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Thursday, November 10, 2011

Why Neuropsychological Testing Is Helpful in Dementia Evaluations

If you or a loved one is concerned that dementia may be present, a neuropsychological evaluation can be critical to confirming this, specifying the exact type, and guiding treatment. Dementia is a general term referring to a significant loss of intellectual and cognitive (thinking) abilities without impairment of perception or consciousness. There are many different types of dementia, with Alzheimer’s disease being the most common. Most forms of dementia are progressive and irreversible (such as Alzheimer’s disease and fronto-temporal dementia) although some forms are non-progressive (static) and reversible. An example of a static form of dementia is dementia due to severe traumatic brain injury. An example of reversible dementia is dementia due to unrecognized thyroid disease or vitamin deficiency.

Most forms of dementia begin with memory loss but other cognitive difficulties (naming problems, getting lost) can also serve as the initial symptoms. Sometimes, behavioral symptoms are the initial prominent symptom such as the decline in personal and social conduct that is typical of fronto-temporal dementia. Usually, a person with these symptoms will initially be evaluated by a primary care physician. This typically results in sending the patient for blood tests and a brain MRI (magnetic resonance imaging) to search for reversible causes of dementia and determine if there are any visible abnormalities in the brain. The MRI may show tissue loss (atrophy), abnormal areas of tissue (known as lesions), a mass such as a brain tumor, or other types of abnormalities.


The person may also be sent to a neurologist, which is a type of physician specializing in the neurological system. The neurological exam will typically consist of a brief interview and a physical exam focusing on the cranial nerves, reflex testing, and sensory-motor functioning. There will usually be some brief testing of thinking skills. This could merely involve asking the date and/or memory for a few words but can involve the use of a brief formal screening test of thinking such as the Mini-Mental State Examination. These screening measures are broad tests of thinking skills that are designed to pick up on red flags that may prompt a referral for more detailed cognitive testing. While screening measures may detect some difficulties that support a diagnosis of dementia, these tests are fairly easy, are not meant to replace a comprehensive neuropsychological evaluation, and are not good at differentiating between types of dementia.

There are several advantages to a neuropsychological evaluation. First, a neuropsychologist specializes in understanding the relationship between brain functioning, thinking, emotions, and behaviors. This is important because there are psychological conditions that are common in the elderly (e.g., major depressive disorder) that can mimic a neurologically progressive dementia (e.g., Alzheimer’s disease). Thus, an expert in how psychological and neurological conditions present is very important and neuropsychology offers that level of expertise.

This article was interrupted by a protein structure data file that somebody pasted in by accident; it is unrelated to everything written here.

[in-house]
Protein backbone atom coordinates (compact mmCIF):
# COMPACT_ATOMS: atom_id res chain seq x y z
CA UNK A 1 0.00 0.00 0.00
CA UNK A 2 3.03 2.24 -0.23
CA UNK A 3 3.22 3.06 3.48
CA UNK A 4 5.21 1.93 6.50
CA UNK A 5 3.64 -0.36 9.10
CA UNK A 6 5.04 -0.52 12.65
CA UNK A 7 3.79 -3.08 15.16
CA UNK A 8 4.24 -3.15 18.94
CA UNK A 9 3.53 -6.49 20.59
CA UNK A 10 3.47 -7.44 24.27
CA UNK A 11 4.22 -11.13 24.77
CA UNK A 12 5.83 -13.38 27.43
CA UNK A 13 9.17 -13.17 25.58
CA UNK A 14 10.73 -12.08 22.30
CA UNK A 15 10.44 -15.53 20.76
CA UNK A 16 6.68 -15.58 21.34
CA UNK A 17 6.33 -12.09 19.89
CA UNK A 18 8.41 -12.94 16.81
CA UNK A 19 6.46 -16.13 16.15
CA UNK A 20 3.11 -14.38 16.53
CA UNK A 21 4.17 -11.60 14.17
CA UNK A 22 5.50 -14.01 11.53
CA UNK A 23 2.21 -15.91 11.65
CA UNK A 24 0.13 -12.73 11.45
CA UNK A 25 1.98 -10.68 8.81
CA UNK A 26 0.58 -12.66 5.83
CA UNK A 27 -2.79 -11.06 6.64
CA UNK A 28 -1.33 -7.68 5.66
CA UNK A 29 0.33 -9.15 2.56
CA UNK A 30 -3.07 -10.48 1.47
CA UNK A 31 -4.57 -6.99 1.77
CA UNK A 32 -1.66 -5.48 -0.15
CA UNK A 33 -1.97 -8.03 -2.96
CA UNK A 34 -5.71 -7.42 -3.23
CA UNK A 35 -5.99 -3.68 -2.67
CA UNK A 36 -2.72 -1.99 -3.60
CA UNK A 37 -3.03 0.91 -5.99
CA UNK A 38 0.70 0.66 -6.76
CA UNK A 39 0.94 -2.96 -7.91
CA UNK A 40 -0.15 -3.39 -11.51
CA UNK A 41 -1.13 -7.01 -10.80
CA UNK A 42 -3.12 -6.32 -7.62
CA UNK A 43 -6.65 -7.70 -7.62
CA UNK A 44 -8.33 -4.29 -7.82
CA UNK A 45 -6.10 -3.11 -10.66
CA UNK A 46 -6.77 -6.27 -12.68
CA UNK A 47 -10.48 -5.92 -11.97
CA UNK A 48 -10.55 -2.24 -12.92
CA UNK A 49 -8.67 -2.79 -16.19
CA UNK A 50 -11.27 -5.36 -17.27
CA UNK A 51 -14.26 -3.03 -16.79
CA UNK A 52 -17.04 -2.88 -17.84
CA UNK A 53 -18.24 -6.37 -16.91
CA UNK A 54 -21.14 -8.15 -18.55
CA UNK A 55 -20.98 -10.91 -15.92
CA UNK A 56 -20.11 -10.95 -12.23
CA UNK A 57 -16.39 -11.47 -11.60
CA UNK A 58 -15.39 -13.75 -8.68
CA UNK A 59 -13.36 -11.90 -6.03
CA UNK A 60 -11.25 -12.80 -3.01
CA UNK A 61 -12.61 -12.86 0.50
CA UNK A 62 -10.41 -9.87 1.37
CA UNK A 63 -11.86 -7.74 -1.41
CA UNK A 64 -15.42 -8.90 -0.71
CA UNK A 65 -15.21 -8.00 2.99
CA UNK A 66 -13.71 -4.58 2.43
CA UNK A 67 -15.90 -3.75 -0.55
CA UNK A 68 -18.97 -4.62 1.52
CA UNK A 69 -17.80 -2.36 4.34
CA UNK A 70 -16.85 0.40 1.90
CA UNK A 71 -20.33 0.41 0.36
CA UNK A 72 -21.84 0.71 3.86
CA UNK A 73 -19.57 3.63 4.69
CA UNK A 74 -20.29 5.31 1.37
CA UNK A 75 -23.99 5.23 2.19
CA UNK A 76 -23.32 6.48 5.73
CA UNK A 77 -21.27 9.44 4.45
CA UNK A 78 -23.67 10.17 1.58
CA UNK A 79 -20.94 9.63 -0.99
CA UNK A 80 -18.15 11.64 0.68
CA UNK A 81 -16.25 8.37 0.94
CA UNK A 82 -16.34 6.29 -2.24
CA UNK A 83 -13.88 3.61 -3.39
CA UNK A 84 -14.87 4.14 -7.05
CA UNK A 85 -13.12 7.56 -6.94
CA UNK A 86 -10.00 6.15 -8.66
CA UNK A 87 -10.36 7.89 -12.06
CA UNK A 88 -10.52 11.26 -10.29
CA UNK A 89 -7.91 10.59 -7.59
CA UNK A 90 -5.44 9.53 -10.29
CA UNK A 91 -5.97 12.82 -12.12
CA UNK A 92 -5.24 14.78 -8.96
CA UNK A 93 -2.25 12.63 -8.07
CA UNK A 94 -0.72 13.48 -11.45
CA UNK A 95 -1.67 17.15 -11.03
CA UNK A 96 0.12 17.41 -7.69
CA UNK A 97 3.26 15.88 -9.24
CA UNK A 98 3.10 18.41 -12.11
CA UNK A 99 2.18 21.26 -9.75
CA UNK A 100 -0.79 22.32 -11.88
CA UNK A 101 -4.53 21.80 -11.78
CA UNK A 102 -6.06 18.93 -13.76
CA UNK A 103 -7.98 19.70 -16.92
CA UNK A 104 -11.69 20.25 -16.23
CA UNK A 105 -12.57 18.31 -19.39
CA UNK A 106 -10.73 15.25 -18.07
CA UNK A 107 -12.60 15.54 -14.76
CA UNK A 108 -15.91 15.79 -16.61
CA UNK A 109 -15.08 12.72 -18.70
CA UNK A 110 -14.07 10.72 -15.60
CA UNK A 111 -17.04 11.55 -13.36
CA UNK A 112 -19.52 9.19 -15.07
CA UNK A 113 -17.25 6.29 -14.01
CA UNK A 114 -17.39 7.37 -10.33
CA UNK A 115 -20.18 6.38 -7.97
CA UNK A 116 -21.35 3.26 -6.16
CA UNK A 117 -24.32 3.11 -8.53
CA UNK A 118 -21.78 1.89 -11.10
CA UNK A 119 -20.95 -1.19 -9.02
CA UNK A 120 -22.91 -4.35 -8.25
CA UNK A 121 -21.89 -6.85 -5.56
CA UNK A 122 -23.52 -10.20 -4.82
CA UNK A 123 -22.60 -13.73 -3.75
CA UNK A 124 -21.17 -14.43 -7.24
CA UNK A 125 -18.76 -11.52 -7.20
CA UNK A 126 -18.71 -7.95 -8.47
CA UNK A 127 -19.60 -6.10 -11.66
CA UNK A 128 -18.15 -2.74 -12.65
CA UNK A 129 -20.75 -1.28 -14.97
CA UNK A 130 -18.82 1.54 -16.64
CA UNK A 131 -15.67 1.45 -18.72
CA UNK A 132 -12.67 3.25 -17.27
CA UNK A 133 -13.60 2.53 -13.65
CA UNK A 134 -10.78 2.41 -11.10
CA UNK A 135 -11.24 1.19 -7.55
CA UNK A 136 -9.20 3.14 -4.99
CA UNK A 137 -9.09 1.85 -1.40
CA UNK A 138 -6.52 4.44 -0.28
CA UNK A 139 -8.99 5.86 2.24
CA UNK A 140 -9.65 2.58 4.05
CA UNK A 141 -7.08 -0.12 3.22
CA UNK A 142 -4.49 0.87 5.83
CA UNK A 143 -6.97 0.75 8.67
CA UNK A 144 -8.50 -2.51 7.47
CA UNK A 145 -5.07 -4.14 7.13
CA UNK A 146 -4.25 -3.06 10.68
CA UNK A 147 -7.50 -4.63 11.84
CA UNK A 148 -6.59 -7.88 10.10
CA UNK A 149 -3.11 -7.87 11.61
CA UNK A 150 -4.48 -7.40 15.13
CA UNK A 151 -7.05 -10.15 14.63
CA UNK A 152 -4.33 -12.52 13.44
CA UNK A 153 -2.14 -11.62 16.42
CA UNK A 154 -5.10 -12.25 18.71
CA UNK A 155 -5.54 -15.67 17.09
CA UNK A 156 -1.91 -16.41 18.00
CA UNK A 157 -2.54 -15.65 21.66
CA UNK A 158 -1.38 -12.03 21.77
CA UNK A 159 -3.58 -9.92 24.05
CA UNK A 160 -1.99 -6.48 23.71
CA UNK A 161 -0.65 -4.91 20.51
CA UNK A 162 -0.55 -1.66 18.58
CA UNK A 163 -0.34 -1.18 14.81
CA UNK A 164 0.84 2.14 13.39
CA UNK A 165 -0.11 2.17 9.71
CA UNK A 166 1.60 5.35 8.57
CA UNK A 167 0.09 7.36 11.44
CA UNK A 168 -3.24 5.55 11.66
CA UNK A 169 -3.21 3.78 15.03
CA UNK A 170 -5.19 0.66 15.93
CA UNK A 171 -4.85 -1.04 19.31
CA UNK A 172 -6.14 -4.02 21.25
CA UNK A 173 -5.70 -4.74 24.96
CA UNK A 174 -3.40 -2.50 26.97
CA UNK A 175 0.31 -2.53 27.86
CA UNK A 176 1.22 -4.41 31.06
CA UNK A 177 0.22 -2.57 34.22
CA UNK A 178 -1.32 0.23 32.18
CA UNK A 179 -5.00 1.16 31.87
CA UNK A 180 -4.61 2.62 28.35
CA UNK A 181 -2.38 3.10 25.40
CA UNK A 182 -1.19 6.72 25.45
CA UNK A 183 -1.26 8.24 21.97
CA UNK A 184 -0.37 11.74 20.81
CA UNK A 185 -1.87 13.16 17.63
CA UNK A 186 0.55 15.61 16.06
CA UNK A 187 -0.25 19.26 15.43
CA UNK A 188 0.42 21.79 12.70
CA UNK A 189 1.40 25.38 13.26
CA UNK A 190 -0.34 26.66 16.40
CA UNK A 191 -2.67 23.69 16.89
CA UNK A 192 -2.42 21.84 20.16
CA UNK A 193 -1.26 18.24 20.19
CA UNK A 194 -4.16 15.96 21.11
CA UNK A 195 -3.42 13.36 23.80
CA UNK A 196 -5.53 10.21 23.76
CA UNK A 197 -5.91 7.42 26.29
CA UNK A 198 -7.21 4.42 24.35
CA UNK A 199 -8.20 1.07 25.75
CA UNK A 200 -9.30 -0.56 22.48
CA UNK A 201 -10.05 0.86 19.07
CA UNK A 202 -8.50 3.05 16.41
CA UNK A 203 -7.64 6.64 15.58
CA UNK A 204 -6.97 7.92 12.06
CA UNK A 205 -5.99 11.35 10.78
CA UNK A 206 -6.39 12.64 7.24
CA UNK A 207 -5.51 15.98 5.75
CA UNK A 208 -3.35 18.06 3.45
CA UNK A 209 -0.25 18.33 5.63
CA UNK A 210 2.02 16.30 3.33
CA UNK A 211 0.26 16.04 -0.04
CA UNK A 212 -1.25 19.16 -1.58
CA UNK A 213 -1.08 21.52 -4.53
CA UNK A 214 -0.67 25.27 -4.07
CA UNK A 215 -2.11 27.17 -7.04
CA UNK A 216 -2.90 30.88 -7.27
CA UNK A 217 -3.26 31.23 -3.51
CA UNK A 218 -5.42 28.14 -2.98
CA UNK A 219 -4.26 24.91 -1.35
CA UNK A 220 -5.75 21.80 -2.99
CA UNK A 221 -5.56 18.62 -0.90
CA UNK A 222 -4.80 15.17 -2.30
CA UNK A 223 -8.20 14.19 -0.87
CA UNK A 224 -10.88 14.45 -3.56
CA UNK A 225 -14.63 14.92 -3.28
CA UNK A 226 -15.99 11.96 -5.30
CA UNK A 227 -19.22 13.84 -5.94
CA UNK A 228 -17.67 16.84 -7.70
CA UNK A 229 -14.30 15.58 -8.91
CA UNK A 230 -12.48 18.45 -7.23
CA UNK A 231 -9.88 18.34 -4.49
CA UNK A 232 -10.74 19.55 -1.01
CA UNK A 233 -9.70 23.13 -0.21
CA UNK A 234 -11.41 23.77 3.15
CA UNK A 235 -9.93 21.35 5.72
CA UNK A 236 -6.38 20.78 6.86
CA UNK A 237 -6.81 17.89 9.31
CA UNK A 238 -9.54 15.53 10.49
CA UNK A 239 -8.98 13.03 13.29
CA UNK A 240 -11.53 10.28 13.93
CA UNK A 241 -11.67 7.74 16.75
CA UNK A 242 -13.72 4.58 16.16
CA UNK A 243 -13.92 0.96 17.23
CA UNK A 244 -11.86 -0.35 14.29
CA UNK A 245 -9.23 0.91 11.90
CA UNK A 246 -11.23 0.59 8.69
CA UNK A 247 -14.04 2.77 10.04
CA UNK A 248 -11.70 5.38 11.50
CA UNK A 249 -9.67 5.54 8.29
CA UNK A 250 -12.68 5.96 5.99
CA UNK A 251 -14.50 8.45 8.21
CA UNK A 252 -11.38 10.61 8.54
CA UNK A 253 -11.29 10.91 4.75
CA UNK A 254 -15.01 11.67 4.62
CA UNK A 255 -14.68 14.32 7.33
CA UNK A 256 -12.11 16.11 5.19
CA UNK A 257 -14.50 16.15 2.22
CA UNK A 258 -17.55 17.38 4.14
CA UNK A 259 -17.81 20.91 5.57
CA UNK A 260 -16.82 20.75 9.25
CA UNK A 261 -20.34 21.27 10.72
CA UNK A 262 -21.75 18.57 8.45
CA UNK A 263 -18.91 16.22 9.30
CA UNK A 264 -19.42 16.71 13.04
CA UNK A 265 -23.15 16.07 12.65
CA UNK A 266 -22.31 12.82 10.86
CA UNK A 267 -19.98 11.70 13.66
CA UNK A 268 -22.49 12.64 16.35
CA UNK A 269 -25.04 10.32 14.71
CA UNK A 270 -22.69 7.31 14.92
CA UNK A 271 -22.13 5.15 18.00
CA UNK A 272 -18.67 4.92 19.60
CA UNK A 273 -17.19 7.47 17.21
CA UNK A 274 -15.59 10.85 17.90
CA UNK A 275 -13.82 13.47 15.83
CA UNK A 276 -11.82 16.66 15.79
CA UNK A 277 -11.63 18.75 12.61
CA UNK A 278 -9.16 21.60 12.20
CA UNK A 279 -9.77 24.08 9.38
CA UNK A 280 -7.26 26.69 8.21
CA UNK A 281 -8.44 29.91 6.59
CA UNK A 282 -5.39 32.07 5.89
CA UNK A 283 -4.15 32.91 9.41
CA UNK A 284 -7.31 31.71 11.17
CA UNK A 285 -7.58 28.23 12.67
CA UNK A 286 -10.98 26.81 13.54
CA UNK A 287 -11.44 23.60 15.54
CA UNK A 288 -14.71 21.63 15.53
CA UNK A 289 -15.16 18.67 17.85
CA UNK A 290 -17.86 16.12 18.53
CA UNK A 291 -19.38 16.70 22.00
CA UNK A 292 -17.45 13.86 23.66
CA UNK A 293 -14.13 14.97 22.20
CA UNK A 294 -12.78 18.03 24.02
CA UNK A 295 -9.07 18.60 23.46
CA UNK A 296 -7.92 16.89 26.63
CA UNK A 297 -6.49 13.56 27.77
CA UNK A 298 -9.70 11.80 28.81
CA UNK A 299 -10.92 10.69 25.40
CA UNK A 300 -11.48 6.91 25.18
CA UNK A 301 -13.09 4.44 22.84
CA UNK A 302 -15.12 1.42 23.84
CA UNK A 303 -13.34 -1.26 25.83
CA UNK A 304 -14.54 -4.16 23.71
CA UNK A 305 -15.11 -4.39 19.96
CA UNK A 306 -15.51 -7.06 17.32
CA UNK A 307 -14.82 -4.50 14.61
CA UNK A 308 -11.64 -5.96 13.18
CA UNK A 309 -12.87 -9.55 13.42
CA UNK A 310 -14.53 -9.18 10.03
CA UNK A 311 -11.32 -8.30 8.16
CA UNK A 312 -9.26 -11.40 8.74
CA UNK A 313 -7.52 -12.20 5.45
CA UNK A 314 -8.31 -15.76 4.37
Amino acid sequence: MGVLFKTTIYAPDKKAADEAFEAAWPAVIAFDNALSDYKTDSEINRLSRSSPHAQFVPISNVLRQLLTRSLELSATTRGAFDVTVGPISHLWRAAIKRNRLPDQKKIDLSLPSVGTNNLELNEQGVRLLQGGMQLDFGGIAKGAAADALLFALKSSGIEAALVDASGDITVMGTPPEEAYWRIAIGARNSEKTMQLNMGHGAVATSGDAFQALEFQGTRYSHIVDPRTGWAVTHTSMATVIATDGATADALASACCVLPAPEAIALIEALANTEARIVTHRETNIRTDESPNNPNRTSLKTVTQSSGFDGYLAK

Second, neuropsychologists spend hours upon hours with their patients to understand the history, obtain and thoroughly review relevant medical records, perform a detailed clinical interview (with the patient and a close informant[if possible]) and detailed testing. This degree of detail cannot be obtained in a physician’s office due to significant time constraints.

Third, neuropsychologists apply specialized procedures to formally estimate the estimated intellectual status before a suspected dementing condition began. Additional specialized tests include measures of memory, learning new information, attention/concentration, expressive and receptive language (e.g., naming, vocabulary, command following), IQ, visual-spatial and visual constructional skills, motor and sensory functioning, information processing speed, and executive functioning. Executive functioning refers to higher-level thinking skills such as abstract thinking, multi-tasking, planning, judgment, problem-solving, and organizational skills. Test performance is compared to groups of people who are in the same age group as the patient with have no history of brain damage. Some tests are also compared to groups of normal controls with the same/similar educational backgrounds and also for gender. Some tests of personality and emotional functioning can also be administered.

Neuropsychologists review the objective information from the testing and look for areas of impairment, the degree (level) of impairment, and patterns of performance. Specific thinking and sensori-motor skills are controlled by  different areas of the brain. The neuropsychologist then integrates this information with the information obtained from the clinical interview, medical records review, behavioral observations, and knowledge of how various neurological and psychological conditions present. These results can help determine the specific diagnosis, which leads to specific treatment recommendations as not all dementias are treated identically. These recommendations not only may include medication suggestions but also include practical suggestions to improve daily functioning. Treatment is drastically different if dementia is due to Alzheimer’s disease, a reversible thyroid condition, malnutrition, or a severe psychological disorder.

It is also worth noting that neuropsychological testing may not reveal dementia but instead show Mild Cognitive Impairment, which is stage between normal aging and dementia. This is important to know as it also effects treatment and not all of these cases convert to dementia.

One needs to be careful in selecting a neuropsychologist and some guidance on how to do so is offered here.

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